OJMI  Vol.6 No.1 , March 2016
Magnetic Particle Imaging for Magnetic Hyperthermia Treatment: Visualization and Quantification of the Intratumoral Distribution and Temporal Change of Magnetic Nanoparticles in Vivo
ABSTRACT
Purpose: Magnetic hyperthermia treatment (MHT) is a strategy for cancer therapy using the tem-perature rise of magnetic nanoparticles (MNPs) under an alternating magnetic field (AMF). Re-cently, a new imaging method called magnetic particle imaging (MPI) has been introduced. MPI allows imaging of the spatial distribution of MNPs. The purpose of this study was to investigate the feasibility of visualizing and quantifying the intratumoral distribution and temporal change of MNPs and predicting the therapeutic effect of MHT using MPI. Materials and Methods: Colon-26 cells (1 × 106 cells) were implanted into the backs of eight-week-old male BALB/c mice. When the tumor volume reached approximately 100 mm3, mice were divided into untreated (n = 10) and treated groups (n = 27). The tumors in the treated group were directly injected with MNPs (Resovist?) with iron concentrations of 500 mM (A, n = 9), 400 mM (B, n = 8), and 250 mM (C, n = 10), respectively, and MHT was performed using an AMF with a frequency of 600 kHz and a peak amplitude of 3.5 kA/m. The mice in the treated group were scanned using our MPI scanner immediately before, immediately after, 7 days, and 14 days after MHT. We drew a region of interest (ROI) on the tumor in the MPI image and calculated the average, maximum, and total MPI values and the number of pixels by taking the threshold value for extracting the contour as 40% of the maximum MPI value (pixel value) within the ROI. These parameters in the untreated group were taken as zero. We also measured the relative tumor volume growth (RTVG) defined by (VV0)/V0, where V0 and V are the tumor volumes immediately before and after MHT, respectively. Results: The average, maximum, and total MPI values decreased up to 7 days after MHT and remained almost constant thereafter in all groups, whereas the number of pixels tended to increase with time. The RTVG values in Groups A and B were significantly lower than those in the control group 3 days or more and 5 days or more after MHT, respectively. The above four parameters were significantly inversely correlated with the RTVG values 5, 7, and 14 days after MHT. Conclusion: MPI can visualize and quantify the intratumoral distribution and temporal change of MNPs before and after MHT. Our results suggest that MPI will be useful for predicting the therapeutic effect of MHT and for the treatment planning of MHT.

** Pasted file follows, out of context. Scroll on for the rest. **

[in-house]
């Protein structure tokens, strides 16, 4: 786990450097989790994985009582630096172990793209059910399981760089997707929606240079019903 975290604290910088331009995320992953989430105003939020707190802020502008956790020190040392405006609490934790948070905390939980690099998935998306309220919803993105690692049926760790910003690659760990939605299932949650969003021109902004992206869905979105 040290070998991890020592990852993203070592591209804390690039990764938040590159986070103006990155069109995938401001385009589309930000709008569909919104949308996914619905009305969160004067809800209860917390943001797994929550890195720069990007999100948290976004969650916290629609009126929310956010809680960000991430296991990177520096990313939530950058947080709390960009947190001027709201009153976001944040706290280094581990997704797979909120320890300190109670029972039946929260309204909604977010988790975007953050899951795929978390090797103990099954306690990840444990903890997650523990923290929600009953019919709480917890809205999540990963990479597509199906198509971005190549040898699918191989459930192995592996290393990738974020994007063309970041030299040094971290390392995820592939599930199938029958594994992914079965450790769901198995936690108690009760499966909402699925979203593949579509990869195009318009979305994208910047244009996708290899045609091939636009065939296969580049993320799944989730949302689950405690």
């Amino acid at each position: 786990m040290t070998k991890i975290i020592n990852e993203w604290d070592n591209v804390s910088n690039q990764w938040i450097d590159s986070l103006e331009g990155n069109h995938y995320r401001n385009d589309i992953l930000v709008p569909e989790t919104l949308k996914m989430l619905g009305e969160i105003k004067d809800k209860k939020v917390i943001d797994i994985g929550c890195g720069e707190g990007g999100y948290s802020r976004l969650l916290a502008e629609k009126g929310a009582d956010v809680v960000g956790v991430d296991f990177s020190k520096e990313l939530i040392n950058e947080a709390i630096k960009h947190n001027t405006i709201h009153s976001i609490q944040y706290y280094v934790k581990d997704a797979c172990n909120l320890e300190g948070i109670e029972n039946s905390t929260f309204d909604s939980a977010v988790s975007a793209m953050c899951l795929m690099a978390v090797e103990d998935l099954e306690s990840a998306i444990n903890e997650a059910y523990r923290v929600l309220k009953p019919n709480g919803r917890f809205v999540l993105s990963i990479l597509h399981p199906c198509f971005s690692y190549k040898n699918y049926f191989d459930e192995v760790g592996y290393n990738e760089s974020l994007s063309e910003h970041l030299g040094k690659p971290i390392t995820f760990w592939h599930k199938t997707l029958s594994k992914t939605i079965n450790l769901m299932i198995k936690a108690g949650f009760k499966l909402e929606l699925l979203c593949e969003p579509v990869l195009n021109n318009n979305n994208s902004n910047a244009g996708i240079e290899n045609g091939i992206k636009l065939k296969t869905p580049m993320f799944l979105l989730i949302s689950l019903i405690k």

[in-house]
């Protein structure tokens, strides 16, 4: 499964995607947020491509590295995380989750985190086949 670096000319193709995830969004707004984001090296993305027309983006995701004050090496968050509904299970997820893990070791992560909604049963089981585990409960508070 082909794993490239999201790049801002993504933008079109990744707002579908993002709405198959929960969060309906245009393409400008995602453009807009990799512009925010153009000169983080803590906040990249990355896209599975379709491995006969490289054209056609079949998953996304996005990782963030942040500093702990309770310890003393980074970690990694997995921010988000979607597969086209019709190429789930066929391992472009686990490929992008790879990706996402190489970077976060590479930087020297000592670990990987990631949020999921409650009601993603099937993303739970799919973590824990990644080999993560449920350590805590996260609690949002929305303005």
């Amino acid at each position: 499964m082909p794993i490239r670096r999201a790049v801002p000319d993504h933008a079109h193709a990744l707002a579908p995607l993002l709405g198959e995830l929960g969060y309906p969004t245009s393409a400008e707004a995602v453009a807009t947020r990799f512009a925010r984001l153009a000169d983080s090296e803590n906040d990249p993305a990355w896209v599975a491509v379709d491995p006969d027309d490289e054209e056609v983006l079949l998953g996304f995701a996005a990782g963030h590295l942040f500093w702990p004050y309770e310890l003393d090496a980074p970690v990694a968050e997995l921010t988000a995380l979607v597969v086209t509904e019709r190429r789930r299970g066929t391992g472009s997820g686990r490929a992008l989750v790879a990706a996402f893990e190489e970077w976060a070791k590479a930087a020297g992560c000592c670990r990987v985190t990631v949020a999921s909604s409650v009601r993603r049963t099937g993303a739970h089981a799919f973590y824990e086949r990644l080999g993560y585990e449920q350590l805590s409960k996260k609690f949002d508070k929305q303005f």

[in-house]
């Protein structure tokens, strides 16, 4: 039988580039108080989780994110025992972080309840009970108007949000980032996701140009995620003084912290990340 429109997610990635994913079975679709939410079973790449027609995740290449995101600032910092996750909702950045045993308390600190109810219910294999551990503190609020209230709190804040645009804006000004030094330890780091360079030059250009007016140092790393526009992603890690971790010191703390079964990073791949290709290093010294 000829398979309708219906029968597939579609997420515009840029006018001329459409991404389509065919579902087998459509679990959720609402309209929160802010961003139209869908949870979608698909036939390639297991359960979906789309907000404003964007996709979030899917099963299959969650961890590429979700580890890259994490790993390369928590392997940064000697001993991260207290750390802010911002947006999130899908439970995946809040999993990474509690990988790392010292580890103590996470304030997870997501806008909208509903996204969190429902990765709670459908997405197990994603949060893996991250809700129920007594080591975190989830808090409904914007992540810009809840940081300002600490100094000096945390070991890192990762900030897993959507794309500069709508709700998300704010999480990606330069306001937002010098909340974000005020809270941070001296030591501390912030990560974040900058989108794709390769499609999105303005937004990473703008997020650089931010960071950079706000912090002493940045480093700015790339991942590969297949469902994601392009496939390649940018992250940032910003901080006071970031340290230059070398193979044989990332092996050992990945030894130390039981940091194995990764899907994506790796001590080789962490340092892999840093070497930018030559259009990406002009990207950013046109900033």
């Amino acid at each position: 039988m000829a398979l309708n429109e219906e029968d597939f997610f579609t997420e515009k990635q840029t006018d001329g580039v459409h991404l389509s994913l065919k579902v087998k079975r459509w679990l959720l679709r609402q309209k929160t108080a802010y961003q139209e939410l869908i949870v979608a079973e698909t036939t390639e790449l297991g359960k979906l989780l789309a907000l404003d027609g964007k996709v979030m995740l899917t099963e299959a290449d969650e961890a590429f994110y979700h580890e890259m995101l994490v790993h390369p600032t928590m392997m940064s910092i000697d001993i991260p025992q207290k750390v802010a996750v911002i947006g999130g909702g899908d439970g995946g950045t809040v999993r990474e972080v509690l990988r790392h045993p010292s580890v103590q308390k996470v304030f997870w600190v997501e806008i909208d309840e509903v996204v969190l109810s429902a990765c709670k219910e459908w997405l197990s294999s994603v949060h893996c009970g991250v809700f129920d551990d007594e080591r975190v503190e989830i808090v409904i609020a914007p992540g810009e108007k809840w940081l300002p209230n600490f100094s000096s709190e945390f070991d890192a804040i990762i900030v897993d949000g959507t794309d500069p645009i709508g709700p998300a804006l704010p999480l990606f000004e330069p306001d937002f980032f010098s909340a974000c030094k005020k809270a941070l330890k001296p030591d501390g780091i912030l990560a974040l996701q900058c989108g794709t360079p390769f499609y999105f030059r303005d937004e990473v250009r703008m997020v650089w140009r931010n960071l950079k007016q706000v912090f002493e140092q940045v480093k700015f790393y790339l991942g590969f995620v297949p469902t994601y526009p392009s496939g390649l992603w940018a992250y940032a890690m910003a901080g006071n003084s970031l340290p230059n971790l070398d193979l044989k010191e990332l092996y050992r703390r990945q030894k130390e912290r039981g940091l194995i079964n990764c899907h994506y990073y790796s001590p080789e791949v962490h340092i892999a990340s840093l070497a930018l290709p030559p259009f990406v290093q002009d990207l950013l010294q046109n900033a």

Received 20 January 2016; accepted 14 March 2016; published 17 March 2016

1. Introduction

Hyperthermia is one approach to cancer therapy, and is based on the fact that cancer cells are more sensitive to heat than normal tissues. The most commonly used heating method in the clinical setting is capacitive heating that uses a radiofrequency (RF) electric field [1] . The therapeutic effect of hyperthermia depends on the temperature of the targeted region and the heating duration [2] . The cell-killing mechanism of hyperthermia is related to the activation of immune system, and its efficacy increases dramatically at temperatures above 42˚C to 43˚C [3] . The therapeutic effect of hyperthermia can also be enhanced by combining it with radiotherapy, chemotherapy, and immunotherapy [4] -[6] . Conventional hyperthermia treatments, however, cause damage to not only cancer cells but also normal tissues. Therefore, it is important to heat the targeted region selectively for safe treatment.

Magnetic hyperthermia treatment (MHT) is one of the methods for hyperthermia treatment and employs the temperature rise of magnetic nanoparticles (MNPs) under an alternating magnetic field (AMF). MNPs generate heat through hysteresis loss and/or relaxational loss when exposed to AMF [7] . MHT can selectively heat tumor cells without damaging normal tissues [8] . In order to enhance the therapeutic effect of MHT, it is necessary to deliver and accumulate as many MNPs as possible into the tumor tissues [9] . Therefore, the development of functionalized MNPs to improve their delivery, accumulation, and anti-tumor effect has attracted recent attention. In addition, various nanocarriers such as magnetic liposomes loading anti-tumor agents, magnetic cationic liposomes, and antibody-conjugated magnetic liposomes have been developed for more effective cancer treatment in animal models [10] - [12] .

Magnetic particle imaging (MPI) is an imaging method that has been introduced recently [13] . MPI uses a nonlinear response of MNPs to an external oscillating magnetic field and is capable of imaging the spatial distribution of MNPs such as superparamagnetic iron oxide (SPIO) with high sensitivity and high spatial resolution [13] .